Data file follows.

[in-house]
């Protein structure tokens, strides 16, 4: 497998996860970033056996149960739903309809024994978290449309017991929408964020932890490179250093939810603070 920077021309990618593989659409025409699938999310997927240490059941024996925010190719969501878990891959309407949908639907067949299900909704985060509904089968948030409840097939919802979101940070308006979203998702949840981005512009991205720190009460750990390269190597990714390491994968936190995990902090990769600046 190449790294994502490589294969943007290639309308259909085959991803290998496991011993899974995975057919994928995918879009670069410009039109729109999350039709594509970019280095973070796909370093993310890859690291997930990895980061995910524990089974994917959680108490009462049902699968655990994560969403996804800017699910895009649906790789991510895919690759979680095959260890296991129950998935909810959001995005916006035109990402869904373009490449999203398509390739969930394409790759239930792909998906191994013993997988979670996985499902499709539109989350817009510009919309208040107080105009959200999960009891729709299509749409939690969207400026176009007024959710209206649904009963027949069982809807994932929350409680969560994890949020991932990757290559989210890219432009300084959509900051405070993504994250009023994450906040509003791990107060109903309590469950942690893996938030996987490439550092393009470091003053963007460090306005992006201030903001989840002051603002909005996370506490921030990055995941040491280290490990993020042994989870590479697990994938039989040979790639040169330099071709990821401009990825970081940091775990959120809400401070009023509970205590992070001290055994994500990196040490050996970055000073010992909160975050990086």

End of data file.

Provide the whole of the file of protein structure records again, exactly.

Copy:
[in-house]
């Protein structure tokens, strides 16, 4: 497998996860970033056996149960739903309809024994978290449309017991929408964020932890490179250093939810603070 920077021309990618593989659409025409699938999310997927240490059941024996925010190719969501878990891959309407949908639907067949299900909704985060509904089968948030409840097939919802979101940070308006979203998702949840981005512009991205720190009460750990390269190597990714390491994968936190995990902090990769600046 190449790294994502490589294969943007290639309308259909085959991803290998496991011993899974995975057919994928995918879009670069410009039109729109999350039709594509970019280095973070796909370093993310890859690291997930990895980061995910524990089974994917959680108490009462049902699968655990994560969403996804800017699910895009649906790789991510895919690759979680095959260890296991129950998935909810959001995005916006035109990402869904373009490449999203398509390739969930394409790759239930792909998906191994013993997988979670996985499902499709539109989350817009510009919309208040107080105009959200999960009891729709299509749409939690969207400026176009007024959710209206649904009963027949069982809807994932929350409680969560994890949020991932990757290559989210890219432009300084959509900051405070993504994250009023994450906040509003791990107060109903309590469950942690893996938030996987490439550092393009470091003053963007460090306005992006201030903001989840002051603002909005996370506490921030990055995941040491280290490990993020042994989870590479697990994938039989040979790639040169330099071709990821401009990825970081940091775990959120809400401070009023509970205590992070001290055994994500990196040490050996970055000073010992909160975050990086």